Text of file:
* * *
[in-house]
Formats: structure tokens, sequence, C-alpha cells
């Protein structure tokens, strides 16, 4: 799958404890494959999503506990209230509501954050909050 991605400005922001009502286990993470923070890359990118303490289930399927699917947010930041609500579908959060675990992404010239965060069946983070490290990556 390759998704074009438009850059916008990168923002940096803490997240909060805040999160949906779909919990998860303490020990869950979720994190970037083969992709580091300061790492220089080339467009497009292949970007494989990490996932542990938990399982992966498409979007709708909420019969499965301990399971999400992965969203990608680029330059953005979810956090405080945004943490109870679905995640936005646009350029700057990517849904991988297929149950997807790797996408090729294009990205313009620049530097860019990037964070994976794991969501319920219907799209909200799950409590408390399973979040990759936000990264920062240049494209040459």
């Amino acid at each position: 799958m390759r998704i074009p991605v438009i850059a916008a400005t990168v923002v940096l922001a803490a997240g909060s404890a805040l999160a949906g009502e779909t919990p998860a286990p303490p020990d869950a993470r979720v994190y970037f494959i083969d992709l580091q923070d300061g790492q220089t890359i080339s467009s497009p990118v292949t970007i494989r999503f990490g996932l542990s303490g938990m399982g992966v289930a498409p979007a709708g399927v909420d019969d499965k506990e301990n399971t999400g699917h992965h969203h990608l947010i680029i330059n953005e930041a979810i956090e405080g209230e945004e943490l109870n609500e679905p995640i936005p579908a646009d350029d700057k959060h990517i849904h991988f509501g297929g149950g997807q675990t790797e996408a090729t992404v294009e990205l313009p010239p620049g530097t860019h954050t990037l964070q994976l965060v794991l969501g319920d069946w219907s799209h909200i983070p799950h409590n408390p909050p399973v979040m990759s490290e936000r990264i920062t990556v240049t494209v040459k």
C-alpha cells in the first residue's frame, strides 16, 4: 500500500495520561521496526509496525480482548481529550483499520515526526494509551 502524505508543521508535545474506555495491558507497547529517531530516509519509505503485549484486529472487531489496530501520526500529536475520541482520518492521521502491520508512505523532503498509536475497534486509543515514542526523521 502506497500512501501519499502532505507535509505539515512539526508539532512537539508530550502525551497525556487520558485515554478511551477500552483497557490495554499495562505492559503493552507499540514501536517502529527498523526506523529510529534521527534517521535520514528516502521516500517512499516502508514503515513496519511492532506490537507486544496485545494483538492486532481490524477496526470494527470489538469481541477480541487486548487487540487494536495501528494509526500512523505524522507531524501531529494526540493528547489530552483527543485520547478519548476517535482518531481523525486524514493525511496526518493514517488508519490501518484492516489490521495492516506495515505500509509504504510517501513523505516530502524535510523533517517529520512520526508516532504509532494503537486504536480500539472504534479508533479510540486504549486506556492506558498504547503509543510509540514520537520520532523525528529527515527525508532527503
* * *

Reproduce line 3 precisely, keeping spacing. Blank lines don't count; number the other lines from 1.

């Protein structure tokens, strides 16, 4: 799958404890494959999503506990209230509501954050909050 991605400005922001009502286990993470923070890359990118303490289930399927699917947010930041609500579908959060675990992404010239965060069946983070490290990556 390759998704074009438009850059916008990168923002940096803490997240909060805040999160949906779909919990998860303490020990869950979720994190970037083969992709580091300061790492220089080339467009497009292949970007494989990490996932542990938990399982992966498409979007709708909420019969499965301990399971999400992965969203990608680029330059953005979810956090405080945004943490109870679905995640936005646009350029700057990517849904991988297929149950997807790797996408090729294009990205313009620049530097860019990037964070994976794991969501319920219907799209909200799950409590408390399973979040990759936000990264920062240049494209040459």